It seems to me the quality that separates the popular from the unpopular--the one and only quality that Eddie Prior and Cameron Hodges had in common--is a strong sense of self. Eddie knew who he was. He accepted himself. His failings ceased to trouble him. Every word he spoke was a thoughtless, pure expression of his true personality. Whereas I had no clear picture of myself, and was always looking to others, watching them intently, both hoping and fearing that I would catch some clear sign of who they saw when they looked at me.
--from Voluntary Committal
. . . "If creatures like Happy were allowed to run wild, they'd make the whole world look that way. He doesn't want to live somewhere else. Turds and mud--that's Happy's idea of a total garden spot."
I STRONGLY disagree
Arthur wrote me, but time has not softened my opinions on this matter. It is my belief that, as a rule, creatures of Happy's ilk--I am thinking here of canines and men both--more often run free than live caged, and it is in fact a world of mud and feces they desire, a world with no Art in it, or anyone like him, a place where there is no talk of books or God or the worlds beyond this world, a place where the only communication is the hysterical barking of starving and hate-filled dogs.
--from Pop Art
There's been a bit of buzz about Joe Hill's first novel, Heart-Shaped Box, in the blogging world. Or, I should probably say his first published novel, as I'm sure he wrote at least a few before selling. Being the kind of person who often avoids doing what everyone else is doing--for no particular reason but wanting to be different, I suppose--I opted to order his first book from a small press in England, instead, to dip my feet into the waves created by the sudden exposure of Joe Hill as Stephen King's son. Plus, I'm strongly influenced by covers and the first version of Heart-Shaped Box that I remember seeing was kind of ugly; now, that there's a different cover pictured at Amazon and I'm glad, for the author's sake. The cover of 20th Century Ghosts is gorgeous, the quality of the paper high, the comfort of the book in hand perfect.
20th Century Ghosts is an anthology of short stories and they are wildly disparate--some literary, some magical, two with ghosts, at least one so scary I had to set the book down for a few days. While there were a few that left me with the feeling, "What was the point of that?", the vast majority were engrossing and it was the moments of truth, the powerfully straightforward language, the absolute believability of his characters and the stunning creativity that set Hill's writing apart. There is seldom a feeling of stepping outside the pages--that "Oops, he lost me," moment when the reader realizes s/he has lost the ability to suspend disbelief. In fact, I kept having to remind myself, "It's not real; it's just fiction." That is a pretty strong recommendation, in and of itself.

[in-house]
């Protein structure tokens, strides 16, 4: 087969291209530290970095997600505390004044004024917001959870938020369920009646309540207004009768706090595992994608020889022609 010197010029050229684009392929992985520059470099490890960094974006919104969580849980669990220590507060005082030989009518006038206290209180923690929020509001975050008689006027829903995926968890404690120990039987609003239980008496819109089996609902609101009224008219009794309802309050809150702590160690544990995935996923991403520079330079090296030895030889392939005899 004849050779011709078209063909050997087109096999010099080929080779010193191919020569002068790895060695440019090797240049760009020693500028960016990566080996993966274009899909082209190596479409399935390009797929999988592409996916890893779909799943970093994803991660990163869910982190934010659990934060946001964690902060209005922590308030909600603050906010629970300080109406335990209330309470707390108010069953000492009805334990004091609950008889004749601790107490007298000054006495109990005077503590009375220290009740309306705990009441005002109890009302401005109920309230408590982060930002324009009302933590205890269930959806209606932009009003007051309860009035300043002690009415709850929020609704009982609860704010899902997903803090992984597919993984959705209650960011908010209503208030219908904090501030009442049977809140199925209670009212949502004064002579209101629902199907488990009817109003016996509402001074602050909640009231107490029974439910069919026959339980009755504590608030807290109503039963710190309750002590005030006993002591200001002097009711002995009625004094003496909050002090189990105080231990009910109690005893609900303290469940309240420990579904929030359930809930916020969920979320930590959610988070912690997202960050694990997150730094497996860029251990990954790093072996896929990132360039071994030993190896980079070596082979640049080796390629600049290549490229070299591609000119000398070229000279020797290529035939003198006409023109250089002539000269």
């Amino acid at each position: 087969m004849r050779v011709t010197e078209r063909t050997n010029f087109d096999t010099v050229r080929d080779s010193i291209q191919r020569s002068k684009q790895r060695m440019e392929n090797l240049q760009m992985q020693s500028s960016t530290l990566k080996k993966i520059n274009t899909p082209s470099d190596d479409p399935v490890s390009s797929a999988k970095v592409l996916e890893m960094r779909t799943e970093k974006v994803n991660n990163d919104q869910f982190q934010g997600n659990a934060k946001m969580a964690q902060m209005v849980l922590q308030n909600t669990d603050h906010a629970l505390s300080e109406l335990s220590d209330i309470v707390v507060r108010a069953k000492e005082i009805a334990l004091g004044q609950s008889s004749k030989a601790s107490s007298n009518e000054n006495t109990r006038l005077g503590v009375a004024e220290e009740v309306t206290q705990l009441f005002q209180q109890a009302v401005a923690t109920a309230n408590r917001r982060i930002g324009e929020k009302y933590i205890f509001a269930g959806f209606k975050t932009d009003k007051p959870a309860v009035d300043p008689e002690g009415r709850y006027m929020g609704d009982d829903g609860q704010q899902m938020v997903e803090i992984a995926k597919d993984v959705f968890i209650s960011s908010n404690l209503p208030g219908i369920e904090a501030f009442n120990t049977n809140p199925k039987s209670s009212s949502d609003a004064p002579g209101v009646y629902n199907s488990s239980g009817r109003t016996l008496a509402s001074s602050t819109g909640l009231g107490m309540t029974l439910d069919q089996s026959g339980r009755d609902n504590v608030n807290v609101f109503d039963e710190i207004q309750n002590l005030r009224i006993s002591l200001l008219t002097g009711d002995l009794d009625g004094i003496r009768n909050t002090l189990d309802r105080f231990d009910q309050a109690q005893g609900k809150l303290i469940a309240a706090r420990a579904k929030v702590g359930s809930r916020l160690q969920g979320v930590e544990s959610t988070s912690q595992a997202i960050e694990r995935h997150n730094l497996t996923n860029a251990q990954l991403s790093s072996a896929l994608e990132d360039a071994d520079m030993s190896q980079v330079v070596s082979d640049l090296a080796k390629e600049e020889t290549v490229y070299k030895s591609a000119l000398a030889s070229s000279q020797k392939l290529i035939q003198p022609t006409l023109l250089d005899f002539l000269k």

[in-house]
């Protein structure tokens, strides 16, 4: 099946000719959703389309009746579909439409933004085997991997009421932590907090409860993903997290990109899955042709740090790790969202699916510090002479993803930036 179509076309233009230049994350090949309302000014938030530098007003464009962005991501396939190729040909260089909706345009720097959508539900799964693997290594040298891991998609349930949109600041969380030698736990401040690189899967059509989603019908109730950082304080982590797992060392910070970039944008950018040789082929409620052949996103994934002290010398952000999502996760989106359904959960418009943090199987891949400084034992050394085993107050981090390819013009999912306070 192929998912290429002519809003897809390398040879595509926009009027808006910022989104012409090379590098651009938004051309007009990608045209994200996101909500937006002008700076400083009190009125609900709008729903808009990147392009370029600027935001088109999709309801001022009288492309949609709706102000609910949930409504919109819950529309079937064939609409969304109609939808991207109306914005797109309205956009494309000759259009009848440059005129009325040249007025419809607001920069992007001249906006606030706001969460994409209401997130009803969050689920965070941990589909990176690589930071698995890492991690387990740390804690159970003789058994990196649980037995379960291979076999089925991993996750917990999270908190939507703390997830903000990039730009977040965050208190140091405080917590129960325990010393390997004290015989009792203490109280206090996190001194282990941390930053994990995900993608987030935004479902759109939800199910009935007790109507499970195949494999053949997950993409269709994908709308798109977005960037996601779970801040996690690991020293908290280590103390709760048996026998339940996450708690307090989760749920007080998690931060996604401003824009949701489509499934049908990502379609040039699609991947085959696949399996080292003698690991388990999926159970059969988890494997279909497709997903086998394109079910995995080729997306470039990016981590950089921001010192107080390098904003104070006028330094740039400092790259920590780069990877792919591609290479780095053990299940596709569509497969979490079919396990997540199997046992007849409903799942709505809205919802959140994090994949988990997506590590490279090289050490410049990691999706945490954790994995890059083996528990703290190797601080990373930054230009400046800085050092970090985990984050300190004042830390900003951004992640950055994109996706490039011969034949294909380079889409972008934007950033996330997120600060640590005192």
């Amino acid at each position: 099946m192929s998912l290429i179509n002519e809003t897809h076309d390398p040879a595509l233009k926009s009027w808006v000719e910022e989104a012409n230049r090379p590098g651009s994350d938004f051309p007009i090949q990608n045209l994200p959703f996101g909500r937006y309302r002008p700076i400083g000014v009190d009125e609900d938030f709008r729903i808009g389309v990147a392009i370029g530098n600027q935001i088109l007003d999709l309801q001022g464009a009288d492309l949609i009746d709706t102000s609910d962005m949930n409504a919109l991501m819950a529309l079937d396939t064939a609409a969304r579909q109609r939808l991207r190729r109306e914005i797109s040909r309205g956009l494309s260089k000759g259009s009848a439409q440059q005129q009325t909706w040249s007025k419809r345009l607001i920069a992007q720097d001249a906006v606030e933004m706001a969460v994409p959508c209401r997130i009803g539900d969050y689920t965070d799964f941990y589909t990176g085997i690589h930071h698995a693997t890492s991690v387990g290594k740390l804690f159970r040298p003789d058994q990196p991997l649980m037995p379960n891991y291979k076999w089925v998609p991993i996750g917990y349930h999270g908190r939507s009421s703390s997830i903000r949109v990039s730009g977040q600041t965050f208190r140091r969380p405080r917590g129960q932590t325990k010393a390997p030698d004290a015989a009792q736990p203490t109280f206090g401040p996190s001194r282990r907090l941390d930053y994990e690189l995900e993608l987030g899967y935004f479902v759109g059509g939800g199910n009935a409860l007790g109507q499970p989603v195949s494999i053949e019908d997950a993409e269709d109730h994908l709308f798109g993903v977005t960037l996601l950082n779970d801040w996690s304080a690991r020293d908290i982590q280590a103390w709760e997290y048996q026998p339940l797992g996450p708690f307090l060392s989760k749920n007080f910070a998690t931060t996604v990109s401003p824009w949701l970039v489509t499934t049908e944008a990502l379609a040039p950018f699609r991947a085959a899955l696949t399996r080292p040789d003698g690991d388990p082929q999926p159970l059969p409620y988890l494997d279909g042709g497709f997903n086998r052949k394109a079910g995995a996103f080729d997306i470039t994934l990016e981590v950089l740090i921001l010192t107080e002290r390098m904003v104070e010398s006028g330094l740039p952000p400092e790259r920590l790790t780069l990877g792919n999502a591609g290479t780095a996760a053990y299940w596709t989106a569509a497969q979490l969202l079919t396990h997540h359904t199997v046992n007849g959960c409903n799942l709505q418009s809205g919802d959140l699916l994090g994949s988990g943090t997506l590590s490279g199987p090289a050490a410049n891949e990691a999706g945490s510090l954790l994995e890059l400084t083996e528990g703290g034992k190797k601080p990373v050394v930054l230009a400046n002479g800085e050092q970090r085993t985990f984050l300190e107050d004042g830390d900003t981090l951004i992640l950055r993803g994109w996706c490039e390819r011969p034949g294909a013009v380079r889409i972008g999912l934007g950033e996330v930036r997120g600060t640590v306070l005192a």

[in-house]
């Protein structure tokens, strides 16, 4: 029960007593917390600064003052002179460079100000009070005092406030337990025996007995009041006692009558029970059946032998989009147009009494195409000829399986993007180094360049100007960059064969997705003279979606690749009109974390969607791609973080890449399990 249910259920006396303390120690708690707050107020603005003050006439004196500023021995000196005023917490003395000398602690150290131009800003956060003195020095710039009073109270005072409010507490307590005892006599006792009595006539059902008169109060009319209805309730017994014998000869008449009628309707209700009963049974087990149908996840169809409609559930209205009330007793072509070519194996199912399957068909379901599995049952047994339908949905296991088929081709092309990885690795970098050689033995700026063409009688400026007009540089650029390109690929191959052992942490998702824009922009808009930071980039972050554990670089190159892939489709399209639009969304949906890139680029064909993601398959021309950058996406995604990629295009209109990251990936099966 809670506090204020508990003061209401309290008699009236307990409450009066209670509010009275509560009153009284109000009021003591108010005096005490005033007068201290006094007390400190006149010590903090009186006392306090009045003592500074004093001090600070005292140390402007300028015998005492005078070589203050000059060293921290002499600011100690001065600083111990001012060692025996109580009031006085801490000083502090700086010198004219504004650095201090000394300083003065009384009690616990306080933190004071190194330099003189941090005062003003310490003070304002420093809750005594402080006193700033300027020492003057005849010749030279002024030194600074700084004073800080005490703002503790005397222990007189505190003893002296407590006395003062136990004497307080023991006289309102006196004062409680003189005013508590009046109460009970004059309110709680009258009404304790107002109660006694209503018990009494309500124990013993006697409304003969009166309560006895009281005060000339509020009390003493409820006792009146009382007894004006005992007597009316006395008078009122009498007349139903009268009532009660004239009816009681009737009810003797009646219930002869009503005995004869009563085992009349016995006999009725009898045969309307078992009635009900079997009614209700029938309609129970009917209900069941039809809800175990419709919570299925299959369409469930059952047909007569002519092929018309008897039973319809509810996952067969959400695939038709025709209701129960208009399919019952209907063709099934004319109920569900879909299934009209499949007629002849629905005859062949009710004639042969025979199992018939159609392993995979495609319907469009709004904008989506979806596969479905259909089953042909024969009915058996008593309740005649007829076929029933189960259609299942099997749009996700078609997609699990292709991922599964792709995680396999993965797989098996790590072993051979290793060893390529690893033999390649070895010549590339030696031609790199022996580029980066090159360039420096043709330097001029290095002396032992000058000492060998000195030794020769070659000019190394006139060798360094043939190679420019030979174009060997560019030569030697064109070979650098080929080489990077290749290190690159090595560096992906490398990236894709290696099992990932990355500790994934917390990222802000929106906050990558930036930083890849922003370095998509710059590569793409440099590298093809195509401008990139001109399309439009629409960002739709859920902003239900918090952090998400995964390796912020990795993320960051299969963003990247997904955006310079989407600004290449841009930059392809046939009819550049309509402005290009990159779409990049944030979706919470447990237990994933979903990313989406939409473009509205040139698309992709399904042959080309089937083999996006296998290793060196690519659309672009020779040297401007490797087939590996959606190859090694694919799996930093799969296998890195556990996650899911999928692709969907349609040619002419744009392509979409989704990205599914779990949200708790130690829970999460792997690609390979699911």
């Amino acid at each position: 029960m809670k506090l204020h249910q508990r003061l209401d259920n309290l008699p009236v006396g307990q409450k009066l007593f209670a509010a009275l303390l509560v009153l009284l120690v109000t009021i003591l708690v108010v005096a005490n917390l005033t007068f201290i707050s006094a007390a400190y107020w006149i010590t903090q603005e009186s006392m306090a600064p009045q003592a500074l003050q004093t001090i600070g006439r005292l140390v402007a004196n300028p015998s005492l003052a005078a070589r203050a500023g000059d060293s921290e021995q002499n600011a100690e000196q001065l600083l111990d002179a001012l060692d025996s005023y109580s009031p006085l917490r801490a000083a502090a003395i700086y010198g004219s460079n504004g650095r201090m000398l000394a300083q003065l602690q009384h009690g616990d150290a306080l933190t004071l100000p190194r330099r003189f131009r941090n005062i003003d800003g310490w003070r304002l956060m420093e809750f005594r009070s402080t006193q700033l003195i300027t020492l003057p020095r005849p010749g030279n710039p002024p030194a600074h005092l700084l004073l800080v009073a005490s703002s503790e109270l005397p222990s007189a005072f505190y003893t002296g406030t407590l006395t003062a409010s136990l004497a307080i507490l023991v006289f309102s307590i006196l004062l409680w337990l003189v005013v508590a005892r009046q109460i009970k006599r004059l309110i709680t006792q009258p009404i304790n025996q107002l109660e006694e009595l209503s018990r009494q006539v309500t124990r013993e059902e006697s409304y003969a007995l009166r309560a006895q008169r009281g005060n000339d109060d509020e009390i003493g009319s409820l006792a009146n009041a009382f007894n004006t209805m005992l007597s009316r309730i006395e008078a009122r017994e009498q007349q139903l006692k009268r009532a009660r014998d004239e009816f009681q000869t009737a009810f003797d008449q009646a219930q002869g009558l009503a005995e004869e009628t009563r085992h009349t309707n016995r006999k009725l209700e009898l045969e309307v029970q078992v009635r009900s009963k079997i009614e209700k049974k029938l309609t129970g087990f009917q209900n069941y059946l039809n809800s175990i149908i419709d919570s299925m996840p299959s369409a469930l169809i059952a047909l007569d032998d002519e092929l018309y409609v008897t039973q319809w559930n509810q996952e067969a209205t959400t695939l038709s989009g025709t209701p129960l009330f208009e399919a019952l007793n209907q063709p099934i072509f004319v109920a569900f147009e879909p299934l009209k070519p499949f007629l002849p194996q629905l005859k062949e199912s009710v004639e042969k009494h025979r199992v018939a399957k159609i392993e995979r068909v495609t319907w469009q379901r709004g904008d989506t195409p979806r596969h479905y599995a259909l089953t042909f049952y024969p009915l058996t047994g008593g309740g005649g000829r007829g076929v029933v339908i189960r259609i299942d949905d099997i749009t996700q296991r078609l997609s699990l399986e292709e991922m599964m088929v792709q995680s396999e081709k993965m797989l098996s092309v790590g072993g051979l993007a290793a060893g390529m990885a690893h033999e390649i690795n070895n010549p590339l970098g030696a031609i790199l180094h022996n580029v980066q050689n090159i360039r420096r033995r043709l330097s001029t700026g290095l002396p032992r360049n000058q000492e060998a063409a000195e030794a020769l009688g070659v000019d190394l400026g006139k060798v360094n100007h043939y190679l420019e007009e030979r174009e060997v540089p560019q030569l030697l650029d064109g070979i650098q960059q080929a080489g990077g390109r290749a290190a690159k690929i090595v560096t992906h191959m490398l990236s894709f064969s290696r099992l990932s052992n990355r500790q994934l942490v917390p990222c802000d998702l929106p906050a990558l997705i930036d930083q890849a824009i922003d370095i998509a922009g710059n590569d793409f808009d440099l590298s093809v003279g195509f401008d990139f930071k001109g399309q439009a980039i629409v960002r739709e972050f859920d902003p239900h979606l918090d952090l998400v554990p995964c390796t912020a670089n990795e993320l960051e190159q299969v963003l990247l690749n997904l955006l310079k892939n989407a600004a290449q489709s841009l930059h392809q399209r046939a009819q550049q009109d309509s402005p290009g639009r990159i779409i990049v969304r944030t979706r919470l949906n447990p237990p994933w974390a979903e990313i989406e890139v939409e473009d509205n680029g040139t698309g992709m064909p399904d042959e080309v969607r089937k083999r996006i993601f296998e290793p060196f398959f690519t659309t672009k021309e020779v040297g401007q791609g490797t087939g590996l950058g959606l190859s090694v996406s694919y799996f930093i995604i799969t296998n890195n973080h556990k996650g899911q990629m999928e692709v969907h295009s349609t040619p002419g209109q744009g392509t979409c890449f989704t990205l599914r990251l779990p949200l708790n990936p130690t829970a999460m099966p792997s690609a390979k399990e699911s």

Why are his characters so believable? I had to stop myself several times to ask that. They're flawed, quirky, self-doubting . . . real. What was it that made that first story, Best New Horror, so utterly terrifying that I had to put the book down for several days to recover my senses? That same sense of reality. The feeling that the characters were so real they could walk off the pages and, if they did so, they'd do something really, really nasty to the reader.
A few of the stories, in brief (without giving away any spoilers):
Best New Horror - The editor of a horror anthology discovers that reality can be more terrifying than fiction.
20th Century Ghost - One of a handful of people who spotted the ghost of a young girl who died in the theater wonders what will become of her once the theater shuts its doors permanently.
Pop Art - A young boy recalls his childhood best friend, an boy named Arthur Roth, who lived in fear of sharp objects and was bullied in school because he just happened to be inflatable.
The Cape - A magical story about a no-account young man whose life looks up when he finds the childhood cape that may have saved his life.
The Black Phone - Every mother's worst nightmare and an homage to Jack Finney. A young boy becomes the latest victim of a local kidnapper/murderer but an old phone with severed wires, which occasionally rings, may hold the key to his salvation.
About 3 or 4 of the stories left me flat, but of the 14 stories in 20th Century Ghosts, most are exceptional and all are written with unusual skill. I was particularly enamored of the two stories with ghosts in them and those with magical twists. Pop Art is just flat amazing. How anyone can create a character filled with air and make him believable is beyond me. It's worth the price of the book just for that single story.
Now that I've read 20th Century Ghosts, I'd like to move on to Heart-Shaped Box. However, I know without a shadow of doubt that it will, as my mother used to say, "scare the peawaddin' out of me". When I locate a copy, I'll read it during the daylight hours.
I hope everyone who celebrates Easter enjoyed the holiday. We had a lovely dinner and then I crashed for about 4 hours and awakened feeling much better, migraine gone and mood improved. I'm sure my entire family is wishing the mood improvement had taken place earlier.
Hope to finish tonight: The Sex Lives of Cannibals by J. Maarten Troost.
Just purchased, crossing fingers I don't kill it: